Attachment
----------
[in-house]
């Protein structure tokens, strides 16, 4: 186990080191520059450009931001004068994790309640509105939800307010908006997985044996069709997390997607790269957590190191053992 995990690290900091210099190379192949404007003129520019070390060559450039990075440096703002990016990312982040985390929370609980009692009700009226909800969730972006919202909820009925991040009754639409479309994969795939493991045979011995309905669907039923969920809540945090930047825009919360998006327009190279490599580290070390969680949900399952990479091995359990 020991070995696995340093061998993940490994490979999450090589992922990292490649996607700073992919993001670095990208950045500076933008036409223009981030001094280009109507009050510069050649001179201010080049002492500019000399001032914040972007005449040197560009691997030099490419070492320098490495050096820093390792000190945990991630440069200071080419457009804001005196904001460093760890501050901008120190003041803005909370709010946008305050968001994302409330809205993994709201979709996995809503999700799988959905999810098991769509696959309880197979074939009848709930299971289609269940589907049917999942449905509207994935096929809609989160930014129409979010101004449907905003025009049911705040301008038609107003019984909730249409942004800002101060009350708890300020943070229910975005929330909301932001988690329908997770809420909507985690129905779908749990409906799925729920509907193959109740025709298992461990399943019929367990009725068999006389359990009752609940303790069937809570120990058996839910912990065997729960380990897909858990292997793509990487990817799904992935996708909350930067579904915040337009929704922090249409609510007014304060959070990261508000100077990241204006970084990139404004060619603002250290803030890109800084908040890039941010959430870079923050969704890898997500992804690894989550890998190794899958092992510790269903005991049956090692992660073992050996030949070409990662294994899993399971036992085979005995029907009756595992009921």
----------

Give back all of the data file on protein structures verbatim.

[in-house]
């Protein structure tokens, strides 16, 4: 186990080191520059450009931001004068994790309640509105939800307010908006997985044996069709997390997607790269957590190191053992 995990690290900091210099190379192949404007003129520019070390060559450039990075440096703002990016990312982040985390929370609980009692009700009226909800969730972006919202909820009925991040009754639409479309994969795939493991045979011995309905669907039923969920809540945090930047825009919360998006327009190279490599580290070390969680949900399952990479091995359990 020991070995696995340093061998993940490994490979999450090589992922990292490649996607700073992919993001670095990208950045500076933008036409223009981030001094280009109507009050510069050649001179201010080049002492500019000399001032914040972007005449040197560009691997030099490419070492320098490495050096820093390792000190945990991630440069200071080419457009804001005196904001460093760890501050901008120190003041803005909370709010946008305050968001994302409330809205993994709201979709996995809503999700799988959905999810098991769509696959309880197979074939009848709930299971289609269940589907049917999942449905509207994935096929809609989160930014129409979010101004449907905003025009049911705040301008038609107003019984909730249409942004800002101060009350708890300020943070229910975005929330909301932001988690329908997770809420909507985690129905779908749990409906799925729920509907193959109740025709298992461990399943019929367990009725068999006389359990009752609940303790069937809570120990058996839910912990065997729960380990897909858990292997793509990487990817799904992935996708909350930067579904915040337009929704922090249409609510007014304060959070990261508000100077990241204006970084990139404004060619603002250290803030890109800084908040890039941010959430870079923050969704890898997500992804690894989550890998190794899958092992510790269903005991049956090692992660073992050996030949070409990662294994899993399971036992085979005995029907009756595992009921």